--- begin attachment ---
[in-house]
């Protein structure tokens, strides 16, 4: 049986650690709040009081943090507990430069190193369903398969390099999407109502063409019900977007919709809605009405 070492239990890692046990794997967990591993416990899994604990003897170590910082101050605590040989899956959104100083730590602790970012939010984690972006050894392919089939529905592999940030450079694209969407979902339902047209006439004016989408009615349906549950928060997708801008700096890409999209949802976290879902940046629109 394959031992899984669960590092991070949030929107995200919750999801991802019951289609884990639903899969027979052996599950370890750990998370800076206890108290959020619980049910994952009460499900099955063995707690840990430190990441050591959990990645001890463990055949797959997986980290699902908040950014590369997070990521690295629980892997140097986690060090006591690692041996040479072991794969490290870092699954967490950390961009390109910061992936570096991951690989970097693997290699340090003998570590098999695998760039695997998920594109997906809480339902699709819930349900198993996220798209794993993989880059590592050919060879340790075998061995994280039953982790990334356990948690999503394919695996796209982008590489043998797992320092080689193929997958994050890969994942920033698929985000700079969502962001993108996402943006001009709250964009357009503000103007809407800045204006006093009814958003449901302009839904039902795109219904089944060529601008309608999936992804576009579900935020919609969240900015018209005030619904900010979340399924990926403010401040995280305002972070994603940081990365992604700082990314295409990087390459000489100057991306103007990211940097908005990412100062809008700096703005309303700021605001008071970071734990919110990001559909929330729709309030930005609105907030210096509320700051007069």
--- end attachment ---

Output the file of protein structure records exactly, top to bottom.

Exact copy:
[in-house]
């Protein structure tokens, strides 16, 4: 049986650690709040009081943090507990430069190193369903398969390099999407109502063409019900977007919709809605009405 070492239990890692046990794997967990591993416990899994604990003897170590910082101050605590040989899956959104100083730590602790970012939010984690972006050894392919089939529905592999940030450079694209969407979902339902047209006439004016989408009615349906549950928060997708801008700096890409999209949802976290879902940046629109 394959031992899984669960590092991070949030929107995200919750999801991802019951289609884990639903899969027979052996599950370890750990998370800076206890108290959020619980049910994952009460499900099955063995707690840990430190990441050591959990990645001890463990055949797959997986980290699902908040950014590369997070990521690295629980892997140097986690060090006591690692041996040479072991794969490290870092699954967490950390961009390109910061992936570096991951690989970097693997290699340090003998570590098999695998760039695997998920594109997906809480339902699709819930349900198993996220798209794993993989880059590592050919060879340790075998061995994280039953982790990334356990948690999503394919695996796209982008590489043998797992320092080689193929997958994050890969994942920033698929985000700079969502962001993108996402943006001009709250964009357009503000103007809407800045204006006093009814958003449901302009839904039902795109219904089944060529601008309608999936992804576009579900935020919609969240900015018209005030619904900010979340399924990926403010401040995280305002972070994603940081990365992604700082990314295409990087390459000489100057991306103007990211940097908005990412100062809008700096703005309303700021605001008071970071734990919110990001559909929330729709309030930005609105907030210096509320700051007069």